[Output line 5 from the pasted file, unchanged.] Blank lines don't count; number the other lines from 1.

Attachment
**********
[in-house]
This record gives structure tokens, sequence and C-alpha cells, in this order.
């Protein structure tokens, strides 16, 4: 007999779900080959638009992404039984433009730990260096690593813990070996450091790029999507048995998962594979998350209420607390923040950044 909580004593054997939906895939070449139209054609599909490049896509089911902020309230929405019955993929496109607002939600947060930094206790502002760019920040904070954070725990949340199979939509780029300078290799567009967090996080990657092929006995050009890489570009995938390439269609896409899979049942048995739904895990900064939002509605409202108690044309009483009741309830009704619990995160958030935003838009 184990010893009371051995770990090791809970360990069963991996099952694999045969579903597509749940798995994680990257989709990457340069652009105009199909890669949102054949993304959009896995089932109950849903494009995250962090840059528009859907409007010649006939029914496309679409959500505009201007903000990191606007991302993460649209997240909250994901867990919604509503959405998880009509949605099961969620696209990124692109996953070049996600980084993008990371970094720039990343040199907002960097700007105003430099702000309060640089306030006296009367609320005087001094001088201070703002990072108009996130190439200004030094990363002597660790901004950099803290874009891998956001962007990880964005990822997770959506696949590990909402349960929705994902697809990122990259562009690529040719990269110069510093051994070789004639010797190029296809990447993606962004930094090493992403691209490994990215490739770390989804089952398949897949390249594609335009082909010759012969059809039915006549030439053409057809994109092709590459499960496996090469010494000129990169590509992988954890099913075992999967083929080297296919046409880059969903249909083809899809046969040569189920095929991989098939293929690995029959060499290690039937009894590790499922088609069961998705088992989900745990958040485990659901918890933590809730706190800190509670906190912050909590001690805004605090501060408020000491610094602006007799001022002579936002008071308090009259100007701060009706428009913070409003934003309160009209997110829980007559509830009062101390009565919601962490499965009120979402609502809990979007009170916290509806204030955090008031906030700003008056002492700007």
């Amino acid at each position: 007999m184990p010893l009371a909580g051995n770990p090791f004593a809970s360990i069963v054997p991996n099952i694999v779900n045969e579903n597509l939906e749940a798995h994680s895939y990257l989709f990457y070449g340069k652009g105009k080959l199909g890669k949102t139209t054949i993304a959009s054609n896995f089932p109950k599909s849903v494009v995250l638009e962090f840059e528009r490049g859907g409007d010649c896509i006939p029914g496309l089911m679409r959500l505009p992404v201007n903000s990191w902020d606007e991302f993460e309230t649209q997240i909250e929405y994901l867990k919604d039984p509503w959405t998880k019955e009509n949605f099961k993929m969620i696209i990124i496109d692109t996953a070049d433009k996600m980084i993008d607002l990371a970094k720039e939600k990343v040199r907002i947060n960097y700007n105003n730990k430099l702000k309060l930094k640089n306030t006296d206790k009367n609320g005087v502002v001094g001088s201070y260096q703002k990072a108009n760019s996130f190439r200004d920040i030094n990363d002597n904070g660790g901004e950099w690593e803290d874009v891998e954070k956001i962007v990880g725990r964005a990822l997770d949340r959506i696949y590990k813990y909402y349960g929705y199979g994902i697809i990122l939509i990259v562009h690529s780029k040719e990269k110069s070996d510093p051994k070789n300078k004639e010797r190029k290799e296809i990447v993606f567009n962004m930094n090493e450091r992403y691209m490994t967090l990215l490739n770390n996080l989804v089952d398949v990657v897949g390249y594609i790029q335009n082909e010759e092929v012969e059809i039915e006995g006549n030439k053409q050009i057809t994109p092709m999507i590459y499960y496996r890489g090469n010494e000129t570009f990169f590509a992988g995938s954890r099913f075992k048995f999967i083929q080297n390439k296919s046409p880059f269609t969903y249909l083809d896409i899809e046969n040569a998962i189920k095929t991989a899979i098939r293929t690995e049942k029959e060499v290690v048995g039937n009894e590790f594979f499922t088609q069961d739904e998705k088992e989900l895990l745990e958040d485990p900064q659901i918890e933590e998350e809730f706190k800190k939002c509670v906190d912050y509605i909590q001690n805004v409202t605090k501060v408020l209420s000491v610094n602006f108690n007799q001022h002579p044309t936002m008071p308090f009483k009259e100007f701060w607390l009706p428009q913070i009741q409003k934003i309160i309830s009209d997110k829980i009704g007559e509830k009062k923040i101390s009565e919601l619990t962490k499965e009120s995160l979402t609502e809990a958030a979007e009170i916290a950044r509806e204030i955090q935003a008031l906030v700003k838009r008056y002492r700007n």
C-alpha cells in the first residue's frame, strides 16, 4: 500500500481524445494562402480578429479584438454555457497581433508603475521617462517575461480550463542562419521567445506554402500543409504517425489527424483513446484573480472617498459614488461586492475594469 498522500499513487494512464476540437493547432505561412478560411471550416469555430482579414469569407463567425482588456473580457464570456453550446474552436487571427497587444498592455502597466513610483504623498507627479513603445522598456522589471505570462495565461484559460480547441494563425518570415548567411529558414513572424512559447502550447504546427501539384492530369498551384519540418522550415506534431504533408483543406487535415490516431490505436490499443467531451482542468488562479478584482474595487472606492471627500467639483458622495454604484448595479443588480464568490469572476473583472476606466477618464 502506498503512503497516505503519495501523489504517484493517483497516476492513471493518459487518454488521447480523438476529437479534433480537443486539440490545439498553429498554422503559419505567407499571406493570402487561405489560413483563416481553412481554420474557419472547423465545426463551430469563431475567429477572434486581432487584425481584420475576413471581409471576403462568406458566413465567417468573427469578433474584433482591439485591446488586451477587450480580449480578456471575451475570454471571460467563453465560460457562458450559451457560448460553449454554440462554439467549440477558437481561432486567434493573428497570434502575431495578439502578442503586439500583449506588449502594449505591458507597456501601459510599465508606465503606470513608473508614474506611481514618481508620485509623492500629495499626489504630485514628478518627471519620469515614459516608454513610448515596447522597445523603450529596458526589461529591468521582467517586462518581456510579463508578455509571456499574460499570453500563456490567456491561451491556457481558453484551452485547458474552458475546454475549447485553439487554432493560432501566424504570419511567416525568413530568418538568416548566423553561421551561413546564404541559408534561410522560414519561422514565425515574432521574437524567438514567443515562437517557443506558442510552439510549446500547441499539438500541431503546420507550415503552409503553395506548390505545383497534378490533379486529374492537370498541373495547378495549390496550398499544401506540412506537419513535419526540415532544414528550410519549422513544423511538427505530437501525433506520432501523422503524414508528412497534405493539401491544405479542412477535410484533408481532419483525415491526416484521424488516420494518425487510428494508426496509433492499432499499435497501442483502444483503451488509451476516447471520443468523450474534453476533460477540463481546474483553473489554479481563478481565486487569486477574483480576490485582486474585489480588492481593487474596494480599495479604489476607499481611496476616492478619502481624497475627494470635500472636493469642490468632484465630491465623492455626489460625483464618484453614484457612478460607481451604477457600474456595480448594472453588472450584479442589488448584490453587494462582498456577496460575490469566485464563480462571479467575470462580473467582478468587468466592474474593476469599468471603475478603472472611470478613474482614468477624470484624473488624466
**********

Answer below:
C-alpha cells in the first residue's frame, strides 16, 4: 500500500481524445494562402480578429479584438454555457497581433508603475521617462517575461480550463542562419521567445506554402500543409504517425489527424483513446484573480472617498459614488461586492475594469 498522500499513487494512464476540437493547432505561412478560411471550416469555430482579414469569407463567425482588456473580457464570456453550446474552436487571427497587444498592455502597466513610483504623498507627479513603445522598456522589471505570462495565461484559460480547441494563425518570415548567411529558414513572424512559447502550447504546427501539384492530369498551384519540418522550415506534431504533408483543406487535415490516431490505436490499443467531451482542468488562479478584482474595487472606492471627500467639483458622495454604484448595479443588480464568490469572476473583472476606466477618464 502506498503512503497516505503519495501523489504517484493517483497516476492513471493518459487518454488521447480523438476529437479534433480537443486539440490545439498553429498554422503559419505567407499571406493570402487561405489560413483563416481553412481554420474557419472547423465545426463551430469563431475567429477572434486581432487584425481584420475576413471581409471576403462568406458566413465567417468573427469578433474584433482591439485591446488586451477587450480580449480578456471575451475570454471571460467563453465560460457562458450559451457560448460553449454554440462554439467549440477558437481561432486567434493573428497570434502575431495578439502578442503586439500583449506588449502594449505591458507597456501601459510599465508606465503606470513608473508614474506611481514618481508620485509623492500629495499626489504630485514628478518627471519620469515614459516608454513610448515596447522597445523603450529596458526589461529591468521582467517586462518581456510579463508578455509571456499574460499570453500563456490567456491561451491556457481558453484551452485547458474552458475546454475549447485553439487554432493560432501566424504570419511567416525568413530568418538568416548566423553561421551561413546564404541559408534561410522560414519561422514565425515574432521574437524567438514567443515562437517557443506558442510552439510549446500547441499539438500541431503546420507550415503552409503553395506548390505545383497534378490533379486529374492537370498541373495547378495549390496550398499544401506540412506537419513535419526540415532544414528550410519549422513544423511538427505530437501525433506520432501523422503524414508528412497534405493539401491544405479542412477535410484533408481532419483525415491526416484521424488516420494518425487510428494508426496509433492499432499499435497501442483502444483503451488509451476516447471520443468523450474534453476533460477540463481546474483553473489554479481563478481565486487569486477574483480576490485582486474585489480588492481593487474596494480599495479604489476607499481611496476616492478619502481624497475627494470635500472636493469642490468632484465630491465623492455626489460625483464618484453614484457612478460607481451604477457600474456595480448594472453588472450584479442589488448584490453587494462582498456577496460575490469566485464563480462571479467575470462580473467582478468587468466592474474593476469599468471603475478603472472611470478613474482614468477624470484624473488624466